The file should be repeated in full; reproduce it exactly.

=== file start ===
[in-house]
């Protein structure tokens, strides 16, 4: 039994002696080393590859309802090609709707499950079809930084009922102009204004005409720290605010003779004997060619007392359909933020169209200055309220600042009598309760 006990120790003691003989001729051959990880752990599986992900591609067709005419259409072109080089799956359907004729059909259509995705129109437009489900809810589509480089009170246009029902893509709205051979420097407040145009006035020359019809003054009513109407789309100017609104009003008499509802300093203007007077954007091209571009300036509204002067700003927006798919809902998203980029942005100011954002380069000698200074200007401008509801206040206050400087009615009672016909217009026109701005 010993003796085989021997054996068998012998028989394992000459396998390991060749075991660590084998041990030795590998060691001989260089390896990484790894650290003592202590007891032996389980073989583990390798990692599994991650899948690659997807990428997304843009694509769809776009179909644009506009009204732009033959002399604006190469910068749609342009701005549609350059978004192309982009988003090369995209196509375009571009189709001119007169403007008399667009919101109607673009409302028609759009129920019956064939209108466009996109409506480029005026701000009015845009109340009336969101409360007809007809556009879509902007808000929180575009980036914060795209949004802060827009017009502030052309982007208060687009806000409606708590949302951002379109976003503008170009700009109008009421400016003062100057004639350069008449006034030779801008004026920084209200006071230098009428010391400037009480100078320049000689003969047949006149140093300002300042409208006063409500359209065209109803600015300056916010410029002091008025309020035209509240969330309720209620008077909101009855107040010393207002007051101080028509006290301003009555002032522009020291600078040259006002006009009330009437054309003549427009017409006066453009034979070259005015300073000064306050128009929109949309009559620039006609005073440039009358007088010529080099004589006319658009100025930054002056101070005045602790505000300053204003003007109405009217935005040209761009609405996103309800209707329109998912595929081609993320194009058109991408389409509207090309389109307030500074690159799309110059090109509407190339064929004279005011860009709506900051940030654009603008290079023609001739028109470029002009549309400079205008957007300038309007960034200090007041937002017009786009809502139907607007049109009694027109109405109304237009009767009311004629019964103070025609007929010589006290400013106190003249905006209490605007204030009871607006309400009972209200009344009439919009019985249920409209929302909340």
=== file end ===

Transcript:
[in-house]
């Protein structure tokens, strides 16, 4: 039994002696080393590859309802090609709707499950079809930084009922102009204004005409720290605010003779004997060619007392359909933020169209200055309220600042009598309760 006990120790003691003989001729051959990880752990599986992900591609067709005419259409072109080089799956359907004729059909259509995705129109437009489900809810589509480089009170246009029902893509709205051979420097407040145009006035020359019809003054009513109407789309100017609104009003008499509802300093203007007077954007091209571009300036509204002067700003927006798919809902998203980029942005100011954002380069000698200074200007401008509801206040206050400087009615009672016909217009026109701005 010993003796085989021997054996068998012998028989394992000459396998390991060749075991660590084998041990030795590998060691001989260089390896990484790894650290003592202590007891032996389980073989583990390798990692599994991650899948690659997807990428997304843009694509769809776009179909644009506009009204732009033959002399604006190469910068749609342009701005549609350059978004192309982009988003090369995209196509375009571009189709001119007169403007008399667009919101109607673009409302028609759009129920019956064939209108466009996109409506480029005026701000009015845009109340009336969101409360007809007809556009879509902007808000929180575009980036914060795209949004802060827009017009502030052309982007208060687009806000409606708590949302951002379109976003503008170009700009109008009421400016003062100057004639350069008449006034030779801008004026920084209200006071230098009428010391400037009480100078320049000689003969047949006149140093300002300042409208006063409500359209065209109803600015300056916010410029002091008025309020035209509240969330309720209620008077909101009855107040010393207002007051101080028509006290301003009555002032522009020291600078040259006002006009009330009437054309003549427009017409006066453009034979070259005015300073000064306050128009929109949309009559620039006609005073440039009358007088010529080099004589006319658009100025930054002056101070005045602790505000300053204003003007109405009217935005040209761009609405996103309800209707329109998912595929081609993320194009058109991408389409509207090309389109307030500074690159799309110059090109509407190339064929004279005011860009709506900051940030654009603008290079023609001739028109470029002009549309400079205008957007300038309007960034200090007041937002017009786009809502139907607007049109009694027109109405109304237009009767009311004629019964103070025609007929010589006290400013106190003249905006209490605007204030009871607006309400009972209200009344009439919009019985249920409209929302909340």